Defining and Measuring Income Distribution

Income distribution is the smoothness or equality with which income is dealt out among members of a society. If everyone earns exactly the same amount of money, then the income distribution is perfectly equal. If no one earns any money except for one person, who earns all of the money, then the income distribution is perfectly unequal. Usually, however, a society's income distribution falls somewhere in the middle between equal and unequal.

How do we measure this degree of equality or inequality? Economists often measure income equality by measuring how much income is earned by different segments of the population. For instance, if we break down all workers into five segments in terms of how much money they make: the top 20%, the second 20%, the third 20%, the fourth 20%, and the bottom 20%, and we obtain data on how much money they make, we can then create a chart detailing how much income each segment earns out of the total amount of income for all workers. The bigger the difference between the different segments, the greater the income inequality.

Let's say that the average incomes for five segments in a society are $10,000, $24,000, $50,000, $80,000, and $110,000. In order to look at income distribution, we need to see what percentage of total income each segment makes, rather than the actual amount of money each makes. Since each of the segments is equal in size, we don't need to worry about weighting the average incomes, and can do a straightforward part-over-whole calculation of each segment's earnings.

For total income we will use the sum of the five average incomes:

Total Income = 10000 + 24000 + 50000 + 80000 + 110000
Total Income = 274000
Next we find the percentage of total income that each segment of the population earns, by dividing their income by the total income:
Bottom segment percentage = 10000/274000 = 0.036 = 3.6%
Second segment percentage = 24000/274000 = 0.088 = 8.8%
Third segment percentage = 50000/274000 = 0.182 = 18.2%
Fourth segment percentage = 80000/274000 = 0.292 = 29.2%
Top segment percentage = 110000/274000 = 0.401 = 40.1%
What these figures indicate is that the bottom fifth of the population gets less than 4% of the total income, while the top fifth of the population gets over 40% of the total income, indicating a large degree of income inequality.

Economists also look at cumulative figures for income distribution. To do this, simply add the percentages together at each level, giving the amount of income earned by all people at or below a certain level. In our example, it would work as follows:

Bottom segment cumulative percentage = 3.6%
Second segment cumulative percentage = 3.6% + 8.8% = 12.4%
Third segment cumulative percentage = 12.4% + 18.2% = 30.6%
Fourth segment cumulative percentage = 30.6% + 29.2% = 59.8%
Top segment cumulative percentage = 59.8% + 40.1% = 99.9%
Note that the total cumulative percentage, which should be equal to 100%, since it represents the total income earned by all workers, is only 99.9%. This sometimes happens due to rounding of numbers.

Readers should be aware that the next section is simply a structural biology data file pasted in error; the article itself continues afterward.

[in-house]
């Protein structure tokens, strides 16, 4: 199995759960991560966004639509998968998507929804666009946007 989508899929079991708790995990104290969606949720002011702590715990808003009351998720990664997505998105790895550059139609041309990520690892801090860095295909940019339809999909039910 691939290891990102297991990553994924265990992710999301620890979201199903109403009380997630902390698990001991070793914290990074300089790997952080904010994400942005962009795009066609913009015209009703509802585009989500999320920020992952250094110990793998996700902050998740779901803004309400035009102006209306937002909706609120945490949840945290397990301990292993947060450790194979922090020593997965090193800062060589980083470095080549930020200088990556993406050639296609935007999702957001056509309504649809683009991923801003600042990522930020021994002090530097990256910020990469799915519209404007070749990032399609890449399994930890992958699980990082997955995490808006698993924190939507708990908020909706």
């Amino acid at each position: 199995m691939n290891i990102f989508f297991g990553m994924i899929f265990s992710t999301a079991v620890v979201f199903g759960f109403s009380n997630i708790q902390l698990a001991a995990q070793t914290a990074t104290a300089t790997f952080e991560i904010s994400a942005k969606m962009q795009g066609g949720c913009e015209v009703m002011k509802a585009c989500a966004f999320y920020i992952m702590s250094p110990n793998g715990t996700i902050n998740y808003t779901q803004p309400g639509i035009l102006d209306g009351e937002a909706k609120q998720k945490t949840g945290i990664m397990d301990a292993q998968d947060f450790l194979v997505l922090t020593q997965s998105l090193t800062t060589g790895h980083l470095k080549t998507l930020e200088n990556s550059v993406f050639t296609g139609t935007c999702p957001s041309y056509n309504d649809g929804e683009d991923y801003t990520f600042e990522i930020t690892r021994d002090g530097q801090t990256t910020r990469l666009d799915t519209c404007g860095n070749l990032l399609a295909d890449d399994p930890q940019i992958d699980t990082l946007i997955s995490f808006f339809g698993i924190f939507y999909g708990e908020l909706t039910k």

These two figures, percentage and cumulative percentage, are usually placed in a table for easier reading:

Figure %: Income Distribution Table

Lorenz Curves and Gini Coefficients

While the data of percentage and cumulative percentage can provide a rough idea of how equal or unequal income distribution is, sometimes it is easier to see how they line up on a graph, so that we can get a visual sense of income equality. To do this, plot out how much each of the population segments earns (cumulatively), and compare the resulting curve to a perfectly equal income distribution, which would be a straight-line graph:

Figure %: Lorenz curve
This type of graph, showing income distribution among population segments, is called a Lorenz curve. Using the Lorenz curve, we can also generate a numerical representation of income equality called the Gini coefficient. The Gini coefficient, which ranges between 0 and 1, is equal to the area between the actual and equal distribution curves divided by the total area under the equal distribution curve. In the figure above, the Gini coefficient is equal to the area of A divided by the area of (A + B). The greater the Gini coefficient, the greater the degree of income inequality. A perfectly equal income distribution will have a Gini coefficient of 0, while a perfectly unequal distribution will have a Gini coefficient of 1.

Income Mobility

Another factor to consider when studying the degree of inequality in a society is the amount of income mobility. Income mobility refers to the ease with which workers can move up and down in the hierarchy of earning power. If the rich always stay rich and the poor always stay poor, then an unequal income distribution is a permanent and serious problem. If workers easily shift from middle class to upper class or from lower class to middle class, however, then the degree of inequality becomes less serious, since the inequality is fluid and temporary (on an individual basis).